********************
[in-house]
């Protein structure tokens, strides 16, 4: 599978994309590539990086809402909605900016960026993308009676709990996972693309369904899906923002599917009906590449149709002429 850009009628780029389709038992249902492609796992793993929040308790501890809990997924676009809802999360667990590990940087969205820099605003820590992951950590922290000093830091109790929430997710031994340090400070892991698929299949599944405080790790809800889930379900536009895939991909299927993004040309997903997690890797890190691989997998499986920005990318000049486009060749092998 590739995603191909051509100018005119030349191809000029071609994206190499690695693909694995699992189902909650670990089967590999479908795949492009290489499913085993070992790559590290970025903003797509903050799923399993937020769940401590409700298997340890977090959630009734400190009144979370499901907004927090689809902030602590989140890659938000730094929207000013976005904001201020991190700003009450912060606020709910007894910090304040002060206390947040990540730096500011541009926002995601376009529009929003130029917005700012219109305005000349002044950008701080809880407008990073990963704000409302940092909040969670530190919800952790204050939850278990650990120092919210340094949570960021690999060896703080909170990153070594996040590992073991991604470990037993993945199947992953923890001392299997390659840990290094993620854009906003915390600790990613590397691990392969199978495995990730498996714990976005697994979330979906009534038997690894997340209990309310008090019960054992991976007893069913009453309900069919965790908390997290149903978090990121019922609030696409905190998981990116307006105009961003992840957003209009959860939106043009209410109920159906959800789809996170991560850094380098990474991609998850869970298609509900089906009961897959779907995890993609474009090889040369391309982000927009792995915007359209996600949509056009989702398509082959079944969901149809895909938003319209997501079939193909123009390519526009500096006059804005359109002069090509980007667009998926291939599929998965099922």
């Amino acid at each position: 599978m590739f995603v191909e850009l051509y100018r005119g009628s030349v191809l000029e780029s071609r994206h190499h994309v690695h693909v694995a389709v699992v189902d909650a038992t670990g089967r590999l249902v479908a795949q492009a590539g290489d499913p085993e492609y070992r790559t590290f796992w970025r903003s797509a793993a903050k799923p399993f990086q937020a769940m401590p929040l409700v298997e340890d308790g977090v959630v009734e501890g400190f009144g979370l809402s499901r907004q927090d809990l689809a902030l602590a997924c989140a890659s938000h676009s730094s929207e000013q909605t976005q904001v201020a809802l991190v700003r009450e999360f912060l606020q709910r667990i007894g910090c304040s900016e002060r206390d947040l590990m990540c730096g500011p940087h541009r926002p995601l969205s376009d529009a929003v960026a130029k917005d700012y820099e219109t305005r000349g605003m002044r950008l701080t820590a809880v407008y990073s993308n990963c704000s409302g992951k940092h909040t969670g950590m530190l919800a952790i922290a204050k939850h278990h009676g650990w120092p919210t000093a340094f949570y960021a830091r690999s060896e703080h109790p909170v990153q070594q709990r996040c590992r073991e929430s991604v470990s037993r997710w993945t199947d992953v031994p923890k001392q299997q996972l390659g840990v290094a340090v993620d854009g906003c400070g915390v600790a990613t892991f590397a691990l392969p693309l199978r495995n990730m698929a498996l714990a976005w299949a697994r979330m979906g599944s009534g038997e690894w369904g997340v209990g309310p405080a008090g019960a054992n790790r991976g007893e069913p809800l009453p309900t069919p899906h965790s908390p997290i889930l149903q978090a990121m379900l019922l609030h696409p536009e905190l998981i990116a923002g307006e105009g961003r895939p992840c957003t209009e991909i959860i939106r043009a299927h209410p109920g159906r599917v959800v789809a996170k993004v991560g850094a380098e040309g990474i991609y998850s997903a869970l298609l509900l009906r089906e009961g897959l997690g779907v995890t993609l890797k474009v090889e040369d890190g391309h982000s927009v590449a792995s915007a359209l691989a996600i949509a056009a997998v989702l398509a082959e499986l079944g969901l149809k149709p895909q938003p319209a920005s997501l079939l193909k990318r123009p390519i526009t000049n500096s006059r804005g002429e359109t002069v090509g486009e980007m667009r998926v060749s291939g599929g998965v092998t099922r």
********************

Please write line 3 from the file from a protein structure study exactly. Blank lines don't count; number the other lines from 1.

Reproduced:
């Amino acid at each position: 599978m590739f995603v191909e850009l051509y100018r005119g009628s030349v191809l000029e780029s071609r994206h190499h994309v690695h693909v694995a389709v699992v189902d909650a038992t670990g089967r590999l249902v479908a795949q492009a590539g290489d499913p085993e492609y070992r790559t590290f796992w970025r903003s797509a793993a903050k799923p399993f990086q937020a769940m401590p929040l409700v298997e340890d308790g977090v959630v009734e501890g400190f009144g979370l809402s499901r907004q927090d809990l689809a902030l602590a997924c989140a890659s938000h676009s730094s929207e000013q909605t976005q904001v201020a809802l991190v700003r009450e999360f912060l606020q709910r667990i007894g910090c304040s900016e002060r206390d947040l590990m990540c730096g500011p940087h541009r926002p995601l969205s376009d529009a929003v960026a130029k917005d700012y820099e219109t305005r000349g605003m002044r950008l701080t820590a809880v407008y990073s993308n990963c704000s409302g992951k940092h909040t969670g950590m530190l919800a952790i922290a204050k939850h278990h009676g650990w120092p919210t000093a340094f949570y960021a830091r690999s060896e703080h109790p909170v990153q070594q709990r996040c590992r073991e929430s991604v470990s037993r997710w993945t199947d992953v031994p923890k001392q299997q996972l390659g840990v290094a340090v993620d854009g906003c400070g915390v600790a990613t892991f590397a691990l392969p693309l199978r495995n990730m698929a498996l714990a976005w299949a697994r979330m979906g599944s009534g038997e690894w369904g997340v209990g309310p405080a008090g019960a054992n790790r991976g007893e069913p809800l009453p309900t069919p899906h965790s908390p997290i889930l149903q978090a990121m379900l019922l609030h696409p536009e905190l998981i990116a923002g307006e105009g961003r895939p992840c957003t209009e991909i959860i939106r043009a299927h209410p109920g159906r599917v959800v789809a996170k993004v991560g850094a380098e040309g990474i991609y998850s997903a869970l298609l509900l009906r089906e009961g897959l997690g779907v995890t993609l890797k474009v090889e040369d890190g391309h982000s927009v590449a792995s915007a359209l691989a996600i949509a056009a997998v989702l398509a082959e499986l079944g969901l149809k149709p895909q938003p319209a920005s997501l079939l193909k990318r123009p390519i526009t000049n500096s006059r804005g002429e359109t002069v090509g486009e980007m667009r998926v060749s291939g599929g998965v092998t099922r």